Lori Alhadeff, mother of 14-year-old Alyssa Alhadeff who was one of 17 people killed at Marjory Stoneman Douglas High School, stands for a portrait in her home, on Wednesday, Jan. 30, 2019, in Parkland, Fla. The day of the shooting, she approached a line of reporters. She did not know what to say. But she felt compelled to speak. “A crazy person just walks right into the school, knocked on the window of my child’s door and starts shooting, shooting her and killing her,” she screamed. “President Trump, you say what can you do, you can stop the guns from getting into these children’s hands, put metal detectors at every entrance to the school.” (AP Photo/Brynn Anderson)
CORAL SPRINGS, FL - MARCH 28: Lori Alhadeff (R), whose daughter Alyssa Alhadeff was among the 17 people killed in the February 14 shooting at Marjory Stoneman Douglas High School, hugs Melia Rodriguez as she joins with students from the advisory board of the 17 For Change initiative at a news conference to discuss their goals at the Coral Springs City Hall on March 28, 2018 in Coral Springs, Florida. The initiative, launched in the wake of the shootings, is meant to mobilize people to keep up the momentum for gun law changes say organizers. (Photo by Joe Raedle/Getty Images)
CORAL SPRINGS, FL - MARCH 28: Lori Alhadeff, whose daughter Alyssa Alhadeff, one of 17 people killed in the February 14 shooting at Marjory Stoneman Douglas High School, speaks as Melia Rodriguez holds a picture of Alyssa during a new conference with students from the advisory board of the 17 For Change initiative at the Coral Springs City Hall on March 28, 2018 in Coral Springs, Florida. The initiative, launched in the wake of the shootings, is meant to mobilize people to keep up the momentum for gun law changes say organizers. (Photo by Joe Raedle/Getty Images)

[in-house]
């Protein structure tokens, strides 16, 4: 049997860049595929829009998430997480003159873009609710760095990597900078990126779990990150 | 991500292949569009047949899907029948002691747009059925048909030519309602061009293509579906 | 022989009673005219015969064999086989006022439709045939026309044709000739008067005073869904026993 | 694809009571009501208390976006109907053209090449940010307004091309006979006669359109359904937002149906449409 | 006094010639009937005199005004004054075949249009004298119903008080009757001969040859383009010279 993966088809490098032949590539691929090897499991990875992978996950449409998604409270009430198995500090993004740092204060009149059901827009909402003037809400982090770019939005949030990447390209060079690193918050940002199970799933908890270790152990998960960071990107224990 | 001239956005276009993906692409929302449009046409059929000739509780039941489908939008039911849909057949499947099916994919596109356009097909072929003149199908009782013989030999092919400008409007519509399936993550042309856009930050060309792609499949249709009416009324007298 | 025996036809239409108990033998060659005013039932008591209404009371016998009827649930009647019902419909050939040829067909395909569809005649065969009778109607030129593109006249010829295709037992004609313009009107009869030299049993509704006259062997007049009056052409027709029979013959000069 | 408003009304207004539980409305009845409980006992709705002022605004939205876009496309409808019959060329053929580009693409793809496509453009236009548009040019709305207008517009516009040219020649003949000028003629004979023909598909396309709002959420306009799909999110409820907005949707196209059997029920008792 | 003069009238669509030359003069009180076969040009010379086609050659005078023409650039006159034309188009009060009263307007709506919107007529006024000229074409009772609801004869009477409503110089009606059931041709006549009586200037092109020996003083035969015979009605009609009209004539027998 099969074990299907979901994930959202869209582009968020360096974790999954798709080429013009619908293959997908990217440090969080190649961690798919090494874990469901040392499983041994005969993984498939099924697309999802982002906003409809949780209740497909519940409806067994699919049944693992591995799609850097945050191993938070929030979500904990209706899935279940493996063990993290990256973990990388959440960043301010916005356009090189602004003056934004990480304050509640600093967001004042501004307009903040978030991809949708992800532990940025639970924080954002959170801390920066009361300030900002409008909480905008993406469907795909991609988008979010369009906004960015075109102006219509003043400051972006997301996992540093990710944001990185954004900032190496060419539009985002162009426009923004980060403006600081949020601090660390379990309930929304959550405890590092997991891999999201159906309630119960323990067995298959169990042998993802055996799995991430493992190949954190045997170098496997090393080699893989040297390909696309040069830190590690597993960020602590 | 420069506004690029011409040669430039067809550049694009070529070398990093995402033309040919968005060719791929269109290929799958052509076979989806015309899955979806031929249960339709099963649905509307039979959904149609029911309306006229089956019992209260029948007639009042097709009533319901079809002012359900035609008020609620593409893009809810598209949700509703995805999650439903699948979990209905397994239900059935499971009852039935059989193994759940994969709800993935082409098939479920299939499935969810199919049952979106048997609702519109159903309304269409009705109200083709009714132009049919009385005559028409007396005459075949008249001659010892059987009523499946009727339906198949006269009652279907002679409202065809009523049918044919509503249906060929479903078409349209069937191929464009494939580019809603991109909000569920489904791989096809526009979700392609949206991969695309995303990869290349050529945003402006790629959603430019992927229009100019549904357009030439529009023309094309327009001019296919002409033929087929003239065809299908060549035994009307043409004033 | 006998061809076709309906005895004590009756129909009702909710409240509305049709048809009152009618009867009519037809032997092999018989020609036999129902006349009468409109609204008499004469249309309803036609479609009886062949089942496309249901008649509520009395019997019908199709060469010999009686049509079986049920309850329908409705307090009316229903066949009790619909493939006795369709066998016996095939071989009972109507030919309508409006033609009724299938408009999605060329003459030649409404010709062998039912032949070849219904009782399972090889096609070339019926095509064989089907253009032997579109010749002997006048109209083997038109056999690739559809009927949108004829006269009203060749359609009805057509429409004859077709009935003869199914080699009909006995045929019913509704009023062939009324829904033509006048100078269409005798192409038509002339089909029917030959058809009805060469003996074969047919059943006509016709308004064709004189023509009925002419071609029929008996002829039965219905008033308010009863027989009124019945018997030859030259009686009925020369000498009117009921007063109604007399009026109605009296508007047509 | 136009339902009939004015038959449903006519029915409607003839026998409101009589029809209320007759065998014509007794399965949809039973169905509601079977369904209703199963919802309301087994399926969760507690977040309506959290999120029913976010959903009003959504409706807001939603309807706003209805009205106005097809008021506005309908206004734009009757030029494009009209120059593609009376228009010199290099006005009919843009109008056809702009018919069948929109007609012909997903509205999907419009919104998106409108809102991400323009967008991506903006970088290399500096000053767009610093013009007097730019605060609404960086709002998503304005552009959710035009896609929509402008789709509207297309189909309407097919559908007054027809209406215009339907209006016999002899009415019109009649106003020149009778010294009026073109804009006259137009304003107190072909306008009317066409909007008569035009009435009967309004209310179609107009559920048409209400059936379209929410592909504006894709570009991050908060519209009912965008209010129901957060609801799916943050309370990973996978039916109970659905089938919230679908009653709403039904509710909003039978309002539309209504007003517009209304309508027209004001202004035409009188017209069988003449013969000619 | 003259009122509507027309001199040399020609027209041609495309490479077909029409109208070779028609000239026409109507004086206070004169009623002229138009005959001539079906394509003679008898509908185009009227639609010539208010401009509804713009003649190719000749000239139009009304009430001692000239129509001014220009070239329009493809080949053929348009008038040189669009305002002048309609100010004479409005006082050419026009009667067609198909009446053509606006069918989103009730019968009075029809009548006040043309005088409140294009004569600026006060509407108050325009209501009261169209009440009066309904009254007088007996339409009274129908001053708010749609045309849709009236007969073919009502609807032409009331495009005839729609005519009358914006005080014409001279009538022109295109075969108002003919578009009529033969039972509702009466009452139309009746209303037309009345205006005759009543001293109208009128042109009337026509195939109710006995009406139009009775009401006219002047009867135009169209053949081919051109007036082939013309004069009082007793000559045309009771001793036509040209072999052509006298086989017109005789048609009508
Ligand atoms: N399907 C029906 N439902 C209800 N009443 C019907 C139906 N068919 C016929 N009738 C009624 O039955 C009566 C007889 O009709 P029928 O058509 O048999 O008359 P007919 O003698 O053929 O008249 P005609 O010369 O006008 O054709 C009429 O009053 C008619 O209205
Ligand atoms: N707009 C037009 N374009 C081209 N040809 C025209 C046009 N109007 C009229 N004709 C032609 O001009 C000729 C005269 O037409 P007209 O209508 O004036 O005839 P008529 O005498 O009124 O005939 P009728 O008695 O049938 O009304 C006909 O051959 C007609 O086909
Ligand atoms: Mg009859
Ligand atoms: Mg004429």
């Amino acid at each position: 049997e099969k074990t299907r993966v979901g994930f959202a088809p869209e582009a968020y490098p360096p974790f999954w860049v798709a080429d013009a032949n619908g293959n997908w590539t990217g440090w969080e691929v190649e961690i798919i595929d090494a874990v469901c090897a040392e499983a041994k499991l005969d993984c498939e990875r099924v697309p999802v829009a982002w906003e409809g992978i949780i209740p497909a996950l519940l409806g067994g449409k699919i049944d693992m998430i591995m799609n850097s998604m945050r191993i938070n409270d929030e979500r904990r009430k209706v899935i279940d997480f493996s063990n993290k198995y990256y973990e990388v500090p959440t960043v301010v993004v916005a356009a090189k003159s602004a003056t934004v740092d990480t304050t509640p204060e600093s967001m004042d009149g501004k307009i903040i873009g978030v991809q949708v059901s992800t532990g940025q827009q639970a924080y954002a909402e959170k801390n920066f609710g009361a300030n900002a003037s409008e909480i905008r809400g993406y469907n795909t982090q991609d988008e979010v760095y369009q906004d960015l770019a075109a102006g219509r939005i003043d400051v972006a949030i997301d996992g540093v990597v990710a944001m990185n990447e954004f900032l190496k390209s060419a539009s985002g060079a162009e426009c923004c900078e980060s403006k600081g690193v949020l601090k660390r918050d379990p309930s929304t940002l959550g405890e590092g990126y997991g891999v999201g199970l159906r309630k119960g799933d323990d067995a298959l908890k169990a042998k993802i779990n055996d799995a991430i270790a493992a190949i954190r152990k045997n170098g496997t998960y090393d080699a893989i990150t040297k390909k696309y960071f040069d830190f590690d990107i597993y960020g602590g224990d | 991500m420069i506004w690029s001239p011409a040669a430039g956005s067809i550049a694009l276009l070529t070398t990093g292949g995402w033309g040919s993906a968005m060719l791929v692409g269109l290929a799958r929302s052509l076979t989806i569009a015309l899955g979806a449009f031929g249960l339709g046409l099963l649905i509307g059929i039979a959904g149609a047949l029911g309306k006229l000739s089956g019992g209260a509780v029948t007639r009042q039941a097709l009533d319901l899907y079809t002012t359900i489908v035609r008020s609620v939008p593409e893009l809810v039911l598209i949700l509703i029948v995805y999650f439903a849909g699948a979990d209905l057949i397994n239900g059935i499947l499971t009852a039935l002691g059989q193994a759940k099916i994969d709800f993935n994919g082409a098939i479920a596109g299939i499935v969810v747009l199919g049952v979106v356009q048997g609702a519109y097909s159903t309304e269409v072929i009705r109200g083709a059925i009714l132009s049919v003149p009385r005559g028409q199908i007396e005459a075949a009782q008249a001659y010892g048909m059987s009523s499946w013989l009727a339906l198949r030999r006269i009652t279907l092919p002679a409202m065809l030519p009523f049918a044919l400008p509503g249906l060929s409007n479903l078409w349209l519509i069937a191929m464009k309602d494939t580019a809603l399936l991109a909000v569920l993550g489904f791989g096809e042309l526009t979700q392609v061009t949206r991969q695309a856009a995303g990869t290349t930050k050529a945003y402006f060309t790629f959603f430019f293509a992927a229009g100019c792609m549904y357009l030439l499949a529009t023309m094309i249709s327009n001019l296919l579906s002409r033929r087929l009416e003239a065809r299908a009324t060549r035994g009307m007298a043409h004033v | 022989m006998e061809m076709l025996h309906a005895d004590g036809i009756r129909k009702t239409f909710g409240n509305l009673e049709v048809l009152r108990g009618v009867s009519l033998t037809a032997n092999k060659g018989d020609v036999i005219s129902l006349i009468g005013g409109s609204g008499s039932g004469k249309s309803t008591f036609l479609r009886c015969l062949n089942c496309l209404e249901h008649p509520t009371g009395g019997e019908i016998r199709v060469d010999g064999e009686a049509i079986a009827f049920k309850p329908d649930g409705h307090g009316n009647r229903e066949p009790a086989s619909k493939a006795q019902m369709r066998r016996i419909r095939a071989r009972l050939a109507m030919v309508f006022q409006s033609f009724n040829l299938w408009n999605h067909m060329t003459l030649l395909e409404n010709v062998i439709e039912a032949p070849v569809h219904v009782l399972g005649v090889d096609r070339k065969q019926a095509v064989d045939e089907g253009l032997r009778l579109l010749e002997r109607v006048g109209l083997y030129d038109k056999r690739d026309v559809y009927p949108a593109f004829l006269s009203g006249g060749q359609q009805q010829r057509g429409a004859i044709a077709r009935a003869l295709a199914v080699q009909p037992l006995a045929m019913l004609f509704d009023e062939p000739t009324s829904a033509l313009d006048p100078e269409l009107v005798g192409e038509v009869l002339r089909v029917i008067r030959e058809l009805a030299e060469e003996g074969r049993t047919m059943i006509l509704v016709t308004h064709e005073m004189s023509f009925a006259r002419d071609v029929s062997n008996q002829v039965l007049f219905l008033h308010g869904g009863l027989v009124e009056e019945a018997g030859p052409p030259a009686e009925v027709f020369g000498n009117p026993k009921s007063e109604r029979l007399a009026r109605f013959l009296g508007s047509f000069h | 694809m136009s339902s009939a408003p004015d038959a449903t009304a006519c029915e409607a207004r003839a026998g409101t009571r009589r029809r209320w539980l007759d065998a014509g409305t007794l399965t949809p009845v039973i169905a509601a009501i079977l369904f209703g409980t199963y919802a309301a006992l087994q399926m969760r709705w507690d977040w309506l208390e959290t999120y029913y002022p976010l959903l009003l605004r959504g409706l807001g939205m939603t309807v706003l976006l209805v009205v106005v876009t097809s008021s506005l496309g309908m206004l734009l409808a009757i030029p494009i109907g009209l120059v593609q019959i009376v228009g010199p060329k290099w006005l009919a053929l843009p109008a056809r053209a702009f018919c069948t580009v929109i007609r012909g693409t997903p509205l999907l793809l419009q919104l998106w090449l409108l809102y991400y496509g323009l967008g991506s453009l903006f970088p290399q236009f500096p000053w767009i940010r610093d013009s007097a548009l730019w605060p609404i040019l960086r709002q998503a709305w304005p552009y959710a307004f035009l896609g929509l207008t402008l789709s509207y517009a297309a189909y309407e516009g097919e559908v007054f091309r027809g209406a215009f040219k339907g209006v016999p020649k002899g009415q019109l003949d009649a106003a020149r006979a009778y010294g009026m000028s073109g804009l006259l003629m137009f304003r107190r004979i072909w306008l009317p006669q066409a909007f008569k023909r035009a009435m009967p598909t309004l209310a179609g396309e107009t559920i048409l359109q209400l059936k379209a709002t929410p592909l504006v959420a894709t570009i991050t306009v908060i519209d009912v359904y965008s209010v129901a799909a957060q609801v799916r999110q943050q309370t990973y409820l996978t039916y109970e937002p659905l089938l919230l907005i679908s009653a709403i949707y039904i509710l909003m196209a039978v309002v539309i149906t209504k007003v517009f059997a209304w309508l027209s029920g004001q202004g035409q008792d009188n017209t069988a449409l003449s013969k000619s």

FORT LAUDERDALE, FL - MAY 15: Ryan Petty and Lori Alhadeff speak to the media after turning in their paperwork to run for the Broward County School Board on May 15, 2018 in Fort Lauderdale, Florida. Ryan Petty's 14 year old daughter Alaina JoAnn Petty and Lori Alhadeff's 14 year old daughter Alyssa were killed during the mass shooting at Marjory Stoneman Douglas High School on February 14th. (Photo by Joe Raedle/Getty Images)
Lori Alhadeff, the mother of shooting victim Alyssa watches videos from the school shooting during the Marjory Stoneman Douglas High School Public Safety Commission meeting Thursday Nov 15, 2018 in Sunrise, Fla. (Mike Stocker/South Florida Sun-Sentinel/TNS via Getty Images)
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Alyssa was in many ways a typical teenager. She loved boys and going to the beach. She excelled in math and Spanish, was a gifted writer and captain of her soccer team. She wasn't afraid to speak her mind.

She didn't have a boyfriend and wasn't looking forward to Valentine's Day. Lori knew that and tucked a pair of earrings and a chocolate bar in a gold bag for her. Alyssa was delighted and Snapchatted about it on the way to school before her mom dropped her off.

"I told Alyssa that I loved her," she says. It was the last time she would see her daughter alive.

Reminders of Alyssa are everywhere: Photos of Alyssa along with her brothers, now 11 and 14. The silver heart necklace Lori wears, etched with a picture of mother and daughter. The stones painted with Alyssa's name, leading up to the front door.

Much of Alyssa's turquoise-colored bedroom remains untouched. Her retainer is still there, as are mementos of teammates and friends. Her yellow soccer jersey, No. 8, hangs on the wall. And her dirty clothes are still in the hamper by the bed.

"I haven't washed them yet because it's too hard," her mother says, crying again.

"I want her back. I want her back."

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Associated Press writer Terry Spencer contributed to this report.

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Find all The Associated Press' coverage marking one year since the shooting at Marjory Stoneman Douglas High School in Parkland, Florida, at https://apnews.com/ParklandFloridaschoolshooting .